Pace-of-play experiments in the Arizona Fall League are frustrating some players


As we noted before, the Arizona Fall League is being used to test various pace-of-play initiatives. Among them: a 20-second clock for pitchers, shorter breaks between innings and limiting mound visits.

One of those — the pitch clock — is flummoxing some players. From Baseball America:

“I feel like it’s going to throw off the rhythm because guys have their own rhythm and take deep breaths, practice swings, have their routines. It’s just going to make everybody so generic and I feel like that’s taking away what the game has been all about for however many years.”

Los Angeles Dodgers prospect and Glendale Desert Dogs infielder Corey Seager shares a similar sentiment.

“It’s tough,” Seager said. “You almost feel rushed. It’s not your normal (routine) where you can take your time, get your rhythm. It’s kind of on somebody else’s rhythm. It was a little rushed … getting on and off the field, getting your stuff done in the dugout and in the box mainly because you only have 20 seconds between pitches. You swing and then get right back in—it’s a little weird.”

Well, tough.

Guys didn’t seem to have any problem “executing pitches” until some time in the late 80s or so, when the pace of each pitch started to grind down. Until around then, the idea of “don’t think, it’ll only hurt the ballclub” held a bit more sway. Maybe it needs to again. For the most part, the routines and habits and rhythms guys have now only exist because they’ve been allowed to exist, not because they are essential to the playing of baseball in the 21st century or anything like that. Once those habits are no longer allowed to exist, they will change and players will adjust.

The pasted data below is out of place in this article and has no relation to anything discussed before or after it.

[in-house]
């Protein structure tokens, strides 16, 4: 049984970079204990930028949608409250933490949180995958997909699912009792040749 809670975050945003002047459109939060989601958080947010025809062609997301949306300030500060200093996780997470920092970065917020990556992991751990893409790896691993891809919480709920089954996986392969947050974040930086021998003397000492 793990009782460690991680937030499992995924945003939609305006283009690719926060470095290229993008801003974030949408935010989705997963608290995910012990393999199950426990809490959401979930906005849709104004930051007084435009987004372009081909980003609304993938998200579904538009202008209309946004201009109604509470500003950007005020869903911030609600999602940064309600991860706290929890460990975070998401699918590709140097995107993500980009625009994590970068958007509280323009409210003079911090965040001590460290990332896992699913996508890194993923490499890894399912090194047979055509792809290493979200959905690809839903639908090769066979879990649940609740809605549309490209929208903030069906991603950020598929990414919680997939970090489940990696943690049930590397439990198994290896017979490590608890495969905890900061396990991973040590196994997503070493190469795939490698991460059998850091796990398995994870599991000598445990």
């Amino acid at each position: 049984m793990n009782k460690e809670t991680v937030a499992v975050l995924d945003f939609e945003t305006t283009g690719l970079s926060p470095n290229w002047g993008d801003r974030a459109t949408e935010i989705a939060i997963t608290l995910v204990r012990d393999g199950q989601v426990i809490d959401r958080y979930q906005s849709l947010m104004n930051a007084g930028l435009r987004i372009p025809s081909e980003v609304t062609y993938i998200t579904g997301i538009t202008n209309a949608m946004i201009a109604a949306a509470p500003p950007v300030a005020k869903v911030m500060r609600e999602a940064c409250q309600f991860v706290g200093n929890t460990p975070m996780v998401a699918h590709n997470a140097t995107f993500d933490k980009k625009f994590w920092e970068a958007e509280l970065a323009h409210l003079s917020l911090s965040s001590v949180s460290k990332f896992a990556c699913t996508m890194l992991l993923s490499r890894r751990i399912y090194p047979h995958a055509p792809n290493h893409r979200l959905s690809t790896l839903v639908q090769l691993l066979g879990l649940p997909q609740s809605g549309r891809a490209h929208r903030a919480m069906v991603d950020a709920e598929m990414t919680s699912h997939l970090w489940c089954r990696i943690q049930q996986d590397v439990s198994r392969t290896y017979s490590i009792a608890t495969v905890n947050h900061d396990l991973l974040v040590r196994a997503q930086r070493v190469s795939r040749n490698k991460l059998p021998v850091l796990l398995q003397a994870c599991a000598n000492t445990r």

Mound visit limits are a bigger problem, players say. But it may be a bigger problem in the Fall League, as the catchers and pitchers don’t know each other very well. At least one prospect says it shouldn’t be a problem in the regular season.

In any event, there is no question that the changes will be weird for a while. And that’s the whole point of experimenting with them in the low-leverage world of the Fall League. Here’s hoping everyone gets used to it and that Major League Baseball doesn’t pay too much concern to the minor inconveniences to the players that result.